So since drug pricing and FDA regulations are so much in the news, it would seem like the perfect time for a small company to game the system for big profits, right? That’s apparently what Marathon Pharmaceuticals believes. They just got approval for deflazacort, a steroid, as a treatment for Duchenne Muscular Dystrophy. Duchenne is a terrible disease, of course, and for bringing a drug onto the market for a rare pediatric disease, Marathon gets a Priority Review Voucher (as the law calls for – a reward for companies entering these areas). They also get 7 years of market exclusivity for bringing an orphan drug not previously available in the US under FDA approval – that’s provided by law as well, as an incentive.
So what’s not to like? Well, this drug has been around since the early 1990s. Marathon most certainly did not invent it. Nor did they think of applying it to DMD patients – the biggest clinical trial of the drug for that indication was done over twenty years ago, by someone else. DMD patients in the US were already taking the (unapproved) drug by importing it from Canada. Marathon just dug through the data again and ran a trial in 29 patients themselves, from what I can see. I should note that this is not any sort of cure, nor does it address the underlying pathology of the disease. The steroid treatment makes muscle strength in DMD patients stronger – barely. But even for that benefit, US patients will now have to get it from Marathon at something like 50 to 100 times the former price. This is exactly the same business plan as Catalyst Pharmaceuticals and several others, and the only reason that it’s viable is because perverse incentives by the FDA make it completely legal.
Update: for more on Marathon’s costs, see here.
So while I defend the FDA’s function of making it tough on new drugs (making them prove safety and efficacy), I cannot stand how loose they are with old generic compounds. The agency hands out extremely valuable rewards like lollipops in these cases – a priority review voucher can be sold for hundreds of millions of dollars, for example. They are wildly overvaluing the worth of a “Now FDA Approved!” designation in the cases of things that have been used around the world for many years.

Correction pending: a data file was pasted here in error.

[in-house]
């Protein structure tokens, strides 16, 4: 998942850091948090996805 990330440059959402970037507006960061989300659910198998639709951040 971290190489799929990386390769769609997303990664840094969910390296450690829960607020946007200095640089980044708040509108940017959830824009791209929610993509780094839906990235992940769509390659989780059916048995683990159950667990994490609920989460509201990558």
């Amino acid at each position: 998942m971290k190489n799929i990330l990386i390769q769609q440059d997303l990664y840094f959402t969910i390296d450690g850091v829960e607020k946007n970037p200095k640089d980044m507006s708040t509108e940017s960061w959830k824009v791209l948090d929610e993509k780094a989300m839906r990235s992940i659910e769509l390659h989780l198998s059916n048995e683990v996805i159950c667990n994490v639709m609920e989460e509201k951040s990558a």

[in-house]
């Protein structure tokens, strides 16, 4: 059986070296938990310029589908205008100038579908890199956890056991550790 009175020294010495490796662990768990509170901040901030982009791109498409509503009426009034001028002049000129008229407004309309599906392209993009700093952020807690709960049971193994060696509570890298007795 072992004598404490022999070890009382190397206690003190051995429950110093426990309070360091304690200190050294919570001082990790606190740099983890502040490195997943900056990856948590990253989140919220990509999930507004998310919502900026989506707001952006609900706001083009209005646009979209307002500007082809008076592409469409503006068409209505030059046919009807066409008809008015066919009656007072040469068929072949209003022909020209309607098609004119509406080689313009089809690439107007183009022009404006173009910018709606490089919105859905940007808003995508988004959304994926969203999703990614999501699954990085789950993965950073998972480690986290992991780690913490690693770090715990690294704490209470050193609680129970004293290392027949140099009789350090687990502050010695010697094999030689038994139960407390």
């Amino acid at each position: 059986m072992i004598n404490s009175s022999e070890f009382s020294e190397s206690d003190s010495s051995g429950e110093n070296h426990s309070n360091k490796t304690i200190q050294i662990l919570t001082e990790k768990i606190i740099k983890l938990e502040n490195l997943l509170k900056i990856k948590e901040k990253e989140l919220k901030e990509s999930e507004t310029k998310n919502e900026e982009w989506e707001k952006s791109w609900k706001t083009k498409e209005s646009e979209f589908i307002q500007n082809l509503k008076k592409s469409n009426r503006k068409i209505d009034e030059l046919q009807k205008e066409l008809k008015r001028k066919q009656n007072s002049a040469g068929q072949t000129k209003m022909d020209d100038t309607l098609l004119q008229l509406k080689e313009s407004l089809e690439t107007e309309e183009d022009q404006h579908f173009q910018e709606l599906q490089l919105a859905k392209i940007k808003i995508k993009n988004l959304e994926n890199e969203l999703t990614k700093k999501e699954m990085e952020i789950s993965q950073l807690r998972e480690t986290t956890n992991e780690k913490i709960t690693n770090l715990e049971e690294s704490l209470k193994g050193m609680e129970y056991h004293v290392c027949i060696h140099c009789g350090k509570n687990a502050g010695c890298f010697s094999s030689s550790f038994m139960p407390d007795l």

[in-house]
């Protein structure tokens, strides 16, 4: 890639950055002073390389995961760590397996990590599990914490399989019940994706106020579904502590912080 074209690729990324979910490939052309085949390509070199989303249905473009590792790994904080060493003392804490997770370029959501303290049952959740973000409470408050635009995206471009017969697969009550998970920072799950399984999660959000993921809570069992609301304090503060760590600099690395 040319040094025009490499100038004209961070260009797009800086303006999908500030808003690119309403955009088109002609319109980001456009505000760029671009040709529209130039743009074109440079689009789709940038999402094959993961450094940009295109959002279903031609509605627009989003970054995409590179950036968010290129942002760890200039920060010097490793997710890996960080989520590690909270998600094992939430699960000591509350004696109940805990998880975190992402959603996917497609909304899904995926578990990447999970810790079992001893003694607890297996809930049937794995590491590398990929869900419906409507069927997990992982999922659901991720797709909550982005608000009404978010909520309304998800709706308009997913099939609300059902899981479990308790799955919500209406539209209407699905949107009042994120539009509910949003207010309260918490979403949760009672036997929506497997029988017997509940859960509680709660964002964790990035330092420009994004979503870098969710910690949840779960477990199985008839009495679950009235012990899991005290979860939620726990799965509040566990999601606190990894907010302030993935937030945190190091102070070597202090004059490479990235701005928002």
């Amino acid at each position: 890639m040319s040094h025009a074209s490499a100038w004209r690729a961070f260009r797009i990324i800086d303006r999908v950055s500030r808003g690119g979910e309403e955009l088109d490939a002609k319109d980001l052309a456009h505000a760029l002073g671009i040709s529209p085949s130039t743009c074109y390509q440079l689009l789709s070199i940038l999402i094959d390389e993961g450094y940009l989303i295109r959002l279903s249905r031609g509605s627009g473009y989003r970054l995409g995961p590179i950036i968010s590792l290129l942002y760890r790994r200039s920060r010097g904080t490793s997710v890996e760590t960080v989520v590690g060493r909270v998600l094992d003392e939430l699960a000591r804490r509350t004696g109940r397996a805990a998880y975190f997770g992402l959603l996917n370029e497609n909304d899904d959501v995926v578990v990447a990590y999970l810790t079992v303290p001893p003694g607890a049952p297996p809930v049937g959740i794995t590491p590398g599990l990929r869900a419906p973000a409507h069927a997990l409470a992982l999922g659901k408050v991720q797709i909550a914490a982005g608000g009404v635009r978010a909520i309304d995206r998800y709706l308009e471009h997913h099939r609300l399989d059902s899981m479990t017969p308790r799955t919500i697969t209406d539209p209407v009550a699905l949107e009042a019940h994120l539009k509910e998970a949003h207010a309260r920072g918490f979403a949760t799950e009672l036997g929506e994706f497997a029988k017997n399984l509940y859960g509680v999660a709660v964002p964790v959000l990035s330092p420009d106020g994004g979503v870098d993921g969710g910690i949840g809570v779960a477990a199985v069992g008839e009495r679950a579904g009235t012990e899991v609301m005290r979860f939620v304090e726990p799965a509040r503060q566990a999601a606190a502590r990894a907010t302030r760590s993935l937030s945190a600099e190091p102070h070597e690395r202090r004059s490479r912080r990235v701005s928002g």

And they’re also allowing the likes of Marathon to make the rest of the drug industry look like greedy sociopaths. Marathon, Catalyst, T*ring and all the rest of the people who are pulling these tricks have the word “Pharmaceuticals” in their name, but they are not drug companies. They discover nothing. They do no research. They take virtually no risks. They exist only to play legal games and watch the money roll in.
Marathon, for their part, is a member of PhRMA, which just adds luster to John LaMattina’s call for the large research companies to give up on the trade organization entirely (he’s been critical of them for some time now). No one should be comfortable standing next to something like this. As for the FDA, the agency probably can’t change this on its own, though, even if it wants to – Congress has to act to give them the authority to deny market exclusivity or priority review vouchers under some conditions. Either that, or we should rethink these incentives entirely, because they are (clearly) too easy to exploit for fast bucks.